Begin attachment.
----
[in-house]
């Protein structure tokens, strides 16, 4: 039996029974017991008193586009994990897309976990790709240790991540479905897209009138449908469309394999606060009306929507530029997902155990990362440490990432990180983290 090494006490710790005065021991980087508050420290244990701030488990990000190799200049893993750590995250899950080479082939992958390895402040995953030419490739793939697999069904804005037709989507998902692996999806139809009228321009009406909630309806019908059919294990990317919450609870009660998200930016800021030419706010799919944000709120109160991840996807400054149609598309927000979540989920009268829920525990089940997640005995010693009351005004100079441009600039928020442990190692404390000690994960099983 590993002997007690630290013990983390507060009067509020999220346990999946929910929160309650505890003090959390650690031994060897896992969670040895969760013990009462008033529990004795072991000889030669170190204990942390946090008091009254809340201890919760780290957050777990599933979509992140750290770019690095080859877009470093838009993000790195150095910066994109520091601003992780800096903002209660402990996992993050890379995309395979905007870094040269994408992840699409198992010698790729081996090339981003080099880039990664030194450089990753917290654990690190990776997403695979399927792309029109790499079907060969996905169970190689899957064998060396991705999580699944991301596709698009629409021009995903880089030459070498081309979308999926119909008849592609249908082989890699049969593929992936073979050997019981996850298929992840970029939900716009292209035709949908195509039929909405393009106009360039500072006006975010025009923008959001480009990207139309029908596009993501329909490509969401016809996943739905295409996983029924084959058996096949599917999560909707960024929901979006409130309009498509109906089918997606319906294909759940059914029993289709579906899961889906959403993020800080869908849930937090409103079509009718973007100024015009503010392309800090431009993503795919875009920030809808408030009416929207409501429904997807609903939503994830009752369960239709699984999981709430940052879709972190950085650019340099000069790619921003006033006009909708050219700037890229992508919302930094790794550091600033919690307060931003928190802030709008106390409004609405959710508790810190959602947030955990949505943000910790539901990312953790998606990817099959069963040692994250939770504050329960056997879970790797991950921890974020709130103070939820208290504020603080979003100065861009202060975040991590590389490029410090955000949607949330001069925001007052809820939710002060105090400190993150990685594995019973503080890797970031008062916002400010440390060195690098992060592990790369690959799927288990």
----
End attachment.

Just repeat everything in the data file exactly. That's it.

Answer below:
[in-house]
């Protein structure tokens, strides 16, 4: 039996029974017991008193586009994990897309976990790709240790991540479905897209009138449908469309394999606060009306929507530029997902155990990362440490990432990180983290 090494006490710790005065021991980087508050420290244990701030488990990000190799200049893993750590995250899950080479082939992958390895402040995953030419490739793939697999069904804005037709989507998902692996999806139809009228321009009406909630309806019908059919294990990317919450609870009660998200930016800021030419706010799919944000709120109160991840996807400054149609598309927000979540989920009268829920525990089940997640005995010693009351005004100079441009600039928020442990190692404390000690994960099983 590993002997007690630290013990983390507060009067509020999220346990999946929910929160309650505890003090959390650690031994060897896992969670040895969760013990009462008033529990004795072991000889030669170190204990942390946090008091009254809340201890919760780290957050777990599933979509992140750290770019690095080859877009470093838009993000790195150095910066994109520091601003992780800096903002209660402990996992993050890379995309395979905007870094040269994408992840699409198992010698790729081996090339981003080099880039990664030194450089990753917290654990690190990776997403695979399927792309029109790499079907060969996905169970190689899957064998060396991705999580699944991301596709698009629409021009995903880089030459070498081309979308999926119909008849592609249908082989890699049969593929992936073979050997019981996850298929992840970029939900716009292209035709949908195509039929909405393009106009360039500072006006975010025009923008959001480009990207139309029908596009993501329909490509969401016809996943739905295409996983029924084959058996096949599917999560909707960024929901979006409130309009498509109906089918997606319906294909759940059914029993289709579906899961889906959403993020800080869908849930937090409103079509009718973007100024015009503010392309800090431009993503795919875009920030809808408030009416929207409501429904997807609903939503994830009752369960239709699984999981709430940052879709972190950085650019340099000069790619921003006033006009909708050219700037890229992508919302930094790794550091600033919690307060931003928190802030709008106390409004609405959710508790810190959602947030955990949505943000910790539901990312953790998606990817099959069963040692994250939770504050329960056997879970790797991950921890974020709130103070939820208290504020603080979003100065861009202060975040991590590389490029410090955000949607949330001069925001007052809820939710002060105090400190993150990685594995019973503080890797970031008062916002400010440390060195690098992060592990790369690959799927288990």